Don't Let Fear Stop You

What is Alpha?

That's a very good question that I cannot give a very good answer to. Alpha is a program which teaches spiritual truths, but does so through a video series and small group interactions. It's not your traditional Bible study. It is more organic in the conversations it starts.

And, initially, it was something I was afraid of.

You see, as people, we are reluctant to try new things. We can be very set in our ways. We like our schedules, our tastes, our pace of life and our ways of doing things. A church is made up of people, so you can only magnify that reluctance. Churches tend to be places based on traditions and by-laws and the way it has always been done. In some ways, churches fear change because it is different and to some people, different is bad.

So when I first had the opportunity to start Alpha at our church, I was hesitant. I feared it failing. I feared this new way of teaching. I feared bad theology. I feared the ramifications if this thing went off the…

This Child Was Uncontrollable Until This Happened

You clicked on the story, didn't you?

Well, I have to be honest. I made up that headline with the intention of you clicking on the story. It's a tactic often used in what is known as "click bait." These are stories with ambiguous headlines like the one above that are designed to pique your curiosity enough to get you to click on the story. Once there, the author or the site gets money from ad revenue based upon their visitor numbers.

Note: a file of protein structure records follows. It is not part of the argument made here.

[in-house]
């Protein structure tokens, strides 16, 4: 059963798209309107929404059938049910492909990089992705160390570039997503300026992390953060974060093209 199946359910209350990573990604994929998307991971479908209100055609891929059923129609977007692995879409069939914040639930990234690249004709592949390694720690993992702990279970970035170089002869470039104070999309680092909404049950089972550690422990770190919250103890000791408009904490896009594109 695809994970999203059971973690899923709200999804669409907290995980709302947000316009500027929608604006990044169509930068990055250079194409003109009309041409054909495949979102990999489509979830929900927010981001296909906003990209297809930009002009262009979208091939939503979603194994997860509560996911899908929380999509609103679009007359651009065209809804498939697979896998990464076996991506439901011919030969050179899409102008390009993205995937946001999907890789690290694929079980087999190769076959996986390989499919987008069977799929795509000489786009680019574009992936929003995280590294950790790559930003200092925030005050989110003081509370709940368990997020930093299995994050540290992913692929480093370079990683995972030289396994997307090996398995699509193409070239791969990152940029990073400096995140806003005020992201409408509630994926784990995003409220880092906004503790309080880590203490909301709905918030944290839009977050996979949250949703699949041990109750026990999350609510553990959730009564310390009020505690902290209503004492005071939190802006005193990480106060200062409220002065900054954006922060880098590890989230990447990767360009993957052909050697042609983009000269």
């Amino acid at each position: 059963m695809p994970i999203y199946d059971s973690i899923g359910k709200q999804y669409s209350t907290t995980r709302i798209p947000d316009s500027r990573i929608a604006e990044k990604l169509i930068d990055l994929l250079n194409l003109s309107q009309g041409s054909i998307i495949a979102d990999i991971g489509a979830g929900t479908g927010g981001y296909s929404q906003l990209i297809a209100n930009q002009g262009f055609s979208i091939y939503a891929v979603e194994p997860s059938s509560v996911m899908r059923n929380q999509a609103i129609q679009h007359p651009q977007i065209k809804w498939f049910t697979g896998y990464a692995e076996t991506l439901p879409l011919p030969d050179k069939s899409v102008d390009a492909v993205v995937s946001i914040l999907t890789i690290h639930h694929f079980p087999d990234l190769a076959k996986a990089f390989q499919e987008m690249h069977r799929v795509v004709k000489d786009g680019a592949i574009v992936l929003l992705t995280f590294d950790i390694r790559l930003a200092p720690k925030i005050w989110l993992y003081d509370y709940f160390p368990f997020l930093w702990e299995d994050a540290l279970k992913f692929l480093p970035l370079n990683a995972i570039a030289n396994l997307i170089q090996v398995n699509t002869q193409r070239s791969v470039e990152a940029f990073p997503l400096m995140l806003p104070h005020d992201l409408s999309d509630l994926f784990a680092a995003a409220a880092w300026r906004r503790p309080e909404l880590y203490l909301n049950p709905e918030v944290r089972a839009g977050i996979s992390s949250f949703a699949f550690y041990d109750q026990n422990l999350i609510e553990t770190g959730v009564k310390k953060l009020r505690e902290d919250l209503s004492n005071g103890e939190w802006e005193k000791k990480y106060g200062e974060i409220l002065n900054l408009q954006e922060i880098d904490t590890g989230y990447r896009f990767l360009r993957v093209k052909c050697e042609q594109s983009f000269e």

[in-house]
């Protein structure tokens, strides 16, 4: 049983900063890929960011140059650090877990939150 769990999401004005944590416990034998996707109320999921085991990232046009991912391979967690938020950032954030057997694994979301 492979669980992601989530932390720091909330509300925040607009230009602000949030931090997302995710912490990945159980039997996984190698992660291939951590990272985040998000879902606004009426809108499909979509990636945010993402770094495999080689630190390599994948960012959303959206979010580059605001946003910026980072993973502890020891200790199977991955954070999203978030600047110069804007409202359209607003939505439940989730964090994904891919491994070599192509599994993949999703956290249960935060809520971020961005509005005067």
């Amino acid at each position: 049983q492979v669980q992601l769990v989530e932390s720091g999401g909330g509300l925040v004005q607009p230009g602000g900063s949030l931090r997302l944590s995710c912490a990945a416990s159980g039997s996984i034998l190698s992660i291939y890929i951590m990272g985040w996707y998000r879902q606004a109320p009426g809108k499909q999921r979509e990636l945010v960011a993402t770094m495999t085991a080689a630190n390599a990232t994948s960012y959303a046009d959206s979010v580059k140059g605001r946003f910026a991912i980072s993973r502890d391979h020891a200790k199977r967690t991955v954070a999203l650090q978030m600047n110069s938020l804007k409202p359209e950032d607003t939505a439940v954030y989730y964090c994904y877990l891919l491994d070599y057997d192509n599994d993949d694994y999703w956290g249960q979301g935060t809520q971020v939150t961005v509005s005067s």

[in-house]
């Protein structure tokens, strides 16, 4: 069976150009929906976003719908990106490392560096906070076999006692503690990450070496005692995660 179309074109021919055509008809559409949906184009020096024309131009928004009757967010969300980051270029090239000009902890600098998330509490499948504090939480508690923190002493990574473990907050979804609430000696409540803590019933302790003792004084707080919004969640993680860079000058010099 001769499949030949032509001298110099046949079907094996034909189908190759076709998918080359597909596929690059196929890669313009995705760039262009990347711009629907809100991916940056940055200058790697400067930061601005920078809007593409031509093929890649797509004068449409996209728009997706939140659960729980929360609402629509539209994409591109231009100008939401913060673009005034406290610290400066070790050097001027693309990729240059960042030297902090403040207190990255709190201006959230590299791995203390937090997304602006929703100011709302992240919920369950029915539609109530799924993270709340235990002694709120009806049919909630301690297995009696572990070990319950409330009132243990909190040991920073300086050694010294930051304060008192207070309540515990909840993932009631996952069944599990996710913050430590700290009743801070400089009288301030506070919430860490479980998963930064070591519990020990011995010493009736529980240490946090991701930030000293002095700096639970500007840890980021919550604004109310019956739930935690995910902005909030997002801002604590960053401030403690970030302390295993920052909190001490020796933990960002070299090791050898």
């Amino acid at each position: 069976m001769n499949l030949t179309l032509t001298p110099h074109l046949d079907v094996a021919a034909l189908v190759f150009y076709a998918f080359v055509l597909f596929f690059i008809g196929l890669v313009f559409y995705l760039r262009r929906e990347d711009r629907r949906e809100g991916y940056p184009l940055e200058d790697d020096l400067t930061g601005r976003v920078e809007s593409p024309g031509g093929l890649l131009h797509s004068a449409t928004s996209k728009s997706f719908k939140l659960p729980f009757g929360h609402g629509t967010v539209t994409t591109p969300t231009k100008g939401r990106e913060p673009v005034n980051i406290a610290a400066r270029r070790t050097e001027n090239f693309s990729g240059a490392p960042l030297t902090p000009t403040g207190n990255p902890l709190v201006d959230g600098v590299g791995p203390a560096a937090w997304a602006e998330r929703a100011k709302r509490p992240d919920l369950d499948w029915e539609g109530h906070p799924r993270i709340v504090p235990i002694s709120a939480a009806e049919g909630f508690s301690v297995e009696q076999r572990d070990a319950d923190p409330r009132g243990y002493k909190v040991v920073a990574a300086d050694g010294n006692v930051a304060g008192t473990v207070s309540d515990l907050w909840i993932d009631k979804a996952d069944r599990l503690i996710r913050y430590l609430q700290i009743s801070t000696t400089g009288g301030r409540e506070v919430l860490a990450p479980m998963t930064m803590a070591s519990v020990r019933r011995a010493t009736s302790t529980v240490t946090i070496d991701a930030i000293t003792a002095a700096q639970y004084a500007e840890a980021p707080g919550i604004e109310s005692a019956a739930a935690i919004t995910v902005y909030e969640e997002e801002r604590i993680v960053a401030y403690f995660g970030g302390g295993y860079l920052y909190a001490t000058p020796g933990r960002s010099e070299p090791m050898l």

It's a scheme, and we all fall for it. We just can't resist clicking on the story to see what it is all about. Usually, it's nothing, but you click and read and they get revenue. So the cycle continues.

Sometimes it is even worse than that. People will literally make up false stories to sway your opinion about someone or something. Usually it is politically motivated. It happens on both the left and the right.

It's the phenomena we know as "fake news." With the advent of social media, fake news has exploded. Al…